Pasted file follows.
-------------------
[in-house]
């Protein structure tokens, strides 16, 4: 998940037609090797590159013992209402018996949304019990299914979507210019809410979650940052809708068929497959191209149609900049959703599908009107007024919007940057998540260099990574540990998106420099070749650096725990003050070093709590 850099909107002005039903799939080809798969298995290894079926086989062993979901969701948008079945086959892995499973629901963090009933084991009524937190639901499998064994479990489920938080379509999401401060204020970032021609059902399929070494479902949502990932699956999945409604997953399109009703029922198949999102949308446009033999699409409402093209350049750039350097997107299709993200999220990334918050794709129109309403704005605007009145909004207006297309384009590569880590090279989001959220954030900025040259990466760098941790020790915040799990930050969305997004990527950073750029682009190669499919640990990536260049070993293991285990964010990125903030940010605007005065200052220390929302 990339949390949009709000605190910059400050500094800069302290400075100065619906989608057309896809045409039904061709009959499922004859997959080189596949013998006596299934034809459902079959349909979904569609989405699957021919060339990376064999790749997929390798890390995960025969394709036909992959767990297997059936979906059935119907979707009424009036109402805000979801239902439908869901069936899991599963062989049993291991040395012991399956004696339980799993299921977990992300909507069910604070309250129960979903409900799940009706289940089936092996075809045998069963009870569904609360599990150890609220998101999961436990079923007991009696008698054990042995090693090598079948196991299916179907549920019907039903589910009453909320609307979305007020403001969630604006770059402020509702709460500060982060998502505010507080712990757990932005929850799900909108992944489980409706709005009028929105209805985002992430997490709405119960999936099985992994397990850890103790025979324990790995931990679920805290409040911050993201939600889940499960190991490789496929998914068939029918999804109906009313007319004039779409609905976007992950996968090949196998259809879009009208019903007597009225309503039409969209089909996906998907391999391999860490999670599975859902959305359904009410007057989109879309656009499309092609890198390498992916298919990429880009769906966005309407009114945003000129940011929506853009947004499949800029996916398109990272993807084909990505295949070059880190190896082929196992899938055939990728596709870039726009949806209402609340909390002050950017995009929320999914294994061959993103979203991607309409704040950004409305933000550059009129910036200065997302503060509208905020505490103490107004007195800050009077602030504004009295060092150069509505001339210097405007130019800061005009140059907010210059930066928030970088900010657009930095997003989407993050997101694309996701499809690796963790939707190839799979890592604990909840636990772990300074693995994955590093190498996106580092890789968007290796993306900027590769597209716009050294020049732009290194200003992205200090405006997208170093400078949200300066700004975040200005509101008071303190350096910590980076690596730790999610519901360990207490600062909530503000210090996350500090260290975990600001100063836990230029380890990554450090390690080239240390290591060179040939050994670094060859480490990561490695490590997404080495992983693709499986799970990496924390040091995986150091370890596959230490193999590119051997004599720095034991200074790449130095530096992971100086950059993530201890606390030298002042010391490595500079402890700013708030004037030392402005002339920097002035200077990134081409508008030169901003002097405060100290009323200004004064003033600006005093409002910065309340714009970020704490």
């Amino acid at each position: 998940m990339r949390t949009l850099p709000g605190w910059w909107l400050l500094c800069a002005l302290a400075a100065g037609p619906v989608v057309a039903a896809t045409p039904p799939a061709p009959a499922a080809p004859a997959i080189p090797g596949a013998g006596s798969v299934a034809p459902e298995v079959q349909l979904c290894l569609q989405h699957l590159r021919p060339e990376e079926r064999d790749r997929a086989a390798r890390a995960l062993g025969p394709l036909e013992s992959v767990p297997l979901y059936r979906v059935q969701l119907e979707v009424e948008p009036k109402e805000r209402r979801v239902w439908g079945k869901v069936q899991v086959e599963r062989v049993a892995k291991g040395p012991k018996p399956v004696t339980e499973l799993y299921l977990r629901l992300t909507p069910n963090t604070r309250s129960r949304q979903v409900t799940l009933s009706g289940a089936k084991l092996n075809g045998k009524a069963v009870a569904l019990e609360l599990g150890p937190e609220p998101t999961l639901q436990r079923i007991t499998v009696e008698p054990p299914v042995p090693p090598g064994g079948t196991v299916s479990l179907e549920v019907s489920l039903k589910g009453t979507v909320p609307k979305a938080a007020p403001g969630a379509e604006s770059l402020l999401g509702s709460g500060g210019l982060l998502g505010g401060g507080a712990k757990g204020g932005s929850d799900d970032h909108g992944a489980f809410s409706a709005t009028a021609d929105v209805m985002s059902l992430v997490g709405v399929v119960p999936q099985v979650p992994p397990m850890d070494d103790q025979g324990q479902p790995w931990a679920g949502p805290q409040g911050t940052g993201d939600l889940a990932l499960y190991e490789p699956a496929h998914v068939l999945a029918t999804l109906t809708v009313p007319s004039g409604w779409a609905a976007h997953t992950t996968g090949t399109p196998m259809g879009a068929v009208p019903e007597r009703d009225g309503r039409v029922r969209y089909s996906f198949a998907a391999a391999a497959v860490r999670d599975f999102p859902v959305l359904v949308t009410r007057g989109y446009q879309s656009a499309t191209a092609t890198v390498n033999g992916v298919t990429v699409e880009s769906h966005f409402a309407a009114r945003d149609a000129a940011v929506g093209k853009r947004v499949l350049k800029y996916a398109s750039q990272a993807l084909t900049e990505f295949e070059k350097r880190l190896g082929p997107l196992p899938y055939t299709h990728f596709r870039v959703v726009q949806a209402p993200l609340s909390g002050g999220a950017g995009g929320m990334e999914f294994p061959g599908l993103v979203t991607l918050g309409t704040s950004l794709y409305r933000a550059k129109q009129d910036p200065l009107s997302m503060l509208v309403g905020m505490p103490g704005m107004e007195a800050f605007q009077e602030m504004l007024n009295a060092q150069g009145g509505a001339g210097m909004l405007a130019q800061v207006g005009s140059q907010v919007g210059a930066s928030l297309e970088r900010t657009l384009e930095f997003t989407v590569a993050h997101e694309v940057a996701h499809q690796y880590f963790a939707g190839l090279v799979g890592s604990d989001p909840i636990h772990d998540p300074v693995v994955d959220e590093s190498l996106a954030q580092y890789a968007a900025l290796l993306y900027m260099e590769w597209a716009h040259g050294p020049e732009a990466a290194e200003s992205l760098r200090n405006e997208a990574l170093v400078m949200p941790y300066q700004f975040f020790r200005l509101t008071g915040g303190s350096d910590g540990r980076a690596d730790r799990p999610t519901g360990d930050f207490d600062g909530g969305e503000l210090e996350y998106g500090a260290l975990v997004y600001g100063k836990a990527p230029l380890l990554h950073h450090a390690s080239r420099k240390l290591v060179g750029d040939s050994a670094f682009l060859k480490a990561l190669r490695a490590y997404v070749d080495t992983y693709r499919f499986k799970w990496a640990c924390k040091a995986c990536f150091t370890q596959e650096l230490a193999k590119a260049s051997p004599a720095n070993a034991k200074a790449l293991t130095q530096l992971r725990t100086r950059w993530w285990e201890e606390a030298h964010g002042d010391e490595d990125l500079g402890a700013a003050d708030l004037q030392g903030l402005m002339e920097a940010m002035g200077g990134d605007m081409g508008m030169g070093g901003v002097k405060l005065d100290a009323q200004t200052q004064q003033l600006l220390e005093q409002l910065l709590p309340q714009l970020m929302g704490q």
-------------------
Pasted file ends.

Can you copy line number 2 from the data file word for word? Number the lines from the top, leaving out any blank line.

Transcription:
């Protein structure tokens, strides 16, 4: 998940037609090797590159013992209402018996949304019990299914979507210019809410979650940052809708068929497959191209149609900049959703599908009107007024919007940057998540260099990574540990998106420099070749650096725990003050070093709590 850099909107002005039903799939080809798969298995290894079926086989062993979901969701948008079945086959892995499973629901963090009933084991009524937190639901499998064994479990489920938080379509999401401060204020970032021609059902399929070494479902949502990932699956999945409604997953399109009703029922198949999102949308446009033999699409409402093209350049750039350097997107299709993200999220990334918050794709129109309403704005605007009145909004207006297309384009590569880590090279989001959220954030900025040259990466760098941790020790915040799990930050969305997004990527950073750029682009190669499919640990990536260049070993293991285990964010990125903030940010605007005065200052220390929302 990339949390949009709000605190910059400050500094800069302290400075100065619906989608057309896809045409039904061709009959499922004859997959080189596949013998006596299934034809459902079959349909979904569609989405699957021919060339990376064999790749997929390798890390995960025969394709036909992959767990297997059936979906059935119907979707009424009036109402805000979801239902439908869901069936899991599963062989049993291991040395012991399956004696339980799993299921977990992300909507069910604070309250129960979903409900799940009706289940089936092996075809045998069963009870569904609360599990150890609220998101999961436990079923007991009696008698054990042995090693090598079948196991299916179907549920019907039903589910009453909320609307979305007020403001969630604006770059402020509702709460500060982060998502505010507080712990757990932005929850799900909108992944489980409706709005009028929105209805985002992430997490709405119960999936099985992994397990850890103790025979324990790995931990679920805290409040911050993201939600889940499960190991490789496929998914068939029918999804109906009313007319004039779409609905976007992950996968090949196998259809879009009208019903007597009225309503039409969209089909996906998907391999391999860490999670599975859902959305359904009410007057989109879309656009499309092609890198390498992916298919990429880009769906966005309407009114945003000129940011929506853009947004499949800029996916398109990272993807084909990505295949070059880190190896082929196992899938055939990728596709870039726009949806209402609340909390002050950017995009929320999914294994061959993103979203991607309409704040950004409305933000550059009129910036200065997302503060509208905020505490103490107004007195800050009077602030504004009295060092150069509505001339210097405007130019800061005009140059907010210059930066928030970088900010657009930095997003989407993050997101694309996701499809690796963790939707190839799979890592604990909840636990772990300074693995994955590093190498996106580092890789968007290796993306900027590769597209716009050294020049732009290194200003992205200090405006997208170093400078949200300066700004975040200005509101008071303190350096910590980076690596730790999610519901360990207490600062909530503000210090996350500090260290975990600001100063836990230029380890990554450090390690080239240390290591060179040939050994670094060859480490990561490695490590997404080495992983693709499986799970990496924390040091995986150091370890596959230490193999590119051997004599720095034991200074790449130095530096992971100086950059993530201890606390030298002042010391490595500079402890700013708030004037030392402005002339920097002035200077990134081409508008030169901003002097405060100290009323200004004064003033600006005093409002910065309340714009970020704490």